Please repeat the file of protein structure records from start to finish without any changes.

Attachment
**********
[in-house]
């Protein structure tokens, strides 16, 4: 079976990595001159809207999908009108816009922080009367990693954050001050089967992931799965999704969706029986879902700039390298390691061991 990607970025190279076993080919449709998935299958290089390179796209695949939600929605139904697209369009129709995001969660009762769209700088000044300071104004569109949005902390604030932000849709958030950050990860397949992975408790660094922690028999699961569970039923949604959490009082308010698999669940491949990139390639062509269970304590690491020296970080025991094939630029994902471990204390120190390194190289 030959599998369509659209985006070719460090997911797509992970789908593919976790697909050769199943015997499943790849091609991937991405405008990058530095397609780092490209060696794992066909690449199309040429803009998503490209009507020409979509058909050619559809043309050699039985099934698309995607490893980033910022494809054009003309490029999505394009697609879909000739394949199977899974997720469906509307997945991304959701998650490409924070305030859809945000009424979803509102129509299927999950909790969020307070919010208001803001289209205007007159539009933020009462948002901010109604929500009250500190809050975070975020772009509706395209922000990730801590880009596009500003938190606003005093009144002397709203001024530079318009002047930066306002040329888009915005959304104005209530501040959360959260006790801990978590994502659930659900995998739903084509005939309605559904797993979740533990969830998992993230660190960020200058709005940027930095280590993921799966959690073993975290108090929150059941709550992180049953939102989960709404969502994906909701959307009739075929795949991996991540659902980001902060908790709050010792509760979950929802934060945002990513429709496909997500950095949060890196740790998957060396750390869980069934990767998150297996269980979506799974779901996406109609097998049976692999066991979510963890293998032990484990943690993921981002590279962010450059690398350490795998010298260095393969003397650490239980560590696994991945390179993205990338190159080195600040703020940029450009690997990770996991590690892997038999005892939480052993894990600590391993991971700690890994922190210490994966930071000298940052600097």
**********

[in-house]
């Protein structure tokens, strides 16, 4: 079976990595001159809207999908009108816009922080009367990693954050001050089967992931799965999704969706029986879902700039390298390691061991 990607970025190279076993080919449709998935299958290089390179796209695949939600929605139904697209369009129709995001969660009762769209700088000044300071104004569109949005902390604030932000849709958030950050990860397949992975408790660094922690028999699961569970039923949604959490009082308010698999669940491949990139390639062509269970304590690491020296970080025991094939630029994902471990204390120190390194190289 030959599998369509659209985006070719460090997911797509992970789908593919976790697909050769199943015997499943790849091609991937991405405008990058530095397609780092490209060696794992066909690449199309040429803009998503490209009507020409979509058909050619559809043309050699039985099934698309995607490893980033910022494809054009003309490029999505394009697609879909000739394949199977899974997720469906509307997945991304959701998650490409924070305030859809945000009424979803509102129509299927999950909790969020307070919010208001803001289209205007007159539009933020009462948002901010109604929500009250500190809050975070975020772009509706395209922000990730801590880009596009500003938190606003005093009144002397709203001024530079318009002047930066306002040329888009915005959304104005209530501040959360959260006790801990978590994502659930659900995998739903084509005939309605559904797993979740533990969830998992993230660190960020200058709005940027930095280590993921799966959690073993975290108090929150059941709550992180049953939102989960709404969502994906909701959307009739075929795949991996991540659902980001902060908790709050010792509760979950929802934060945002990513429709496909997500950095949060890196740790998957060396750390869980069934990767998150297996269980979506799974779901996406109609097998049976692999066991979510963890293998032990484990943690993921981002590279962010450059690398350490795998010298260095393969003397650490239980560590696994991945390179993205990338190159080195600040703020940029450009690997990770996991590690892997038999005892939480052993894990600590391993991971700690890994922190210490994966930071000298940052600097």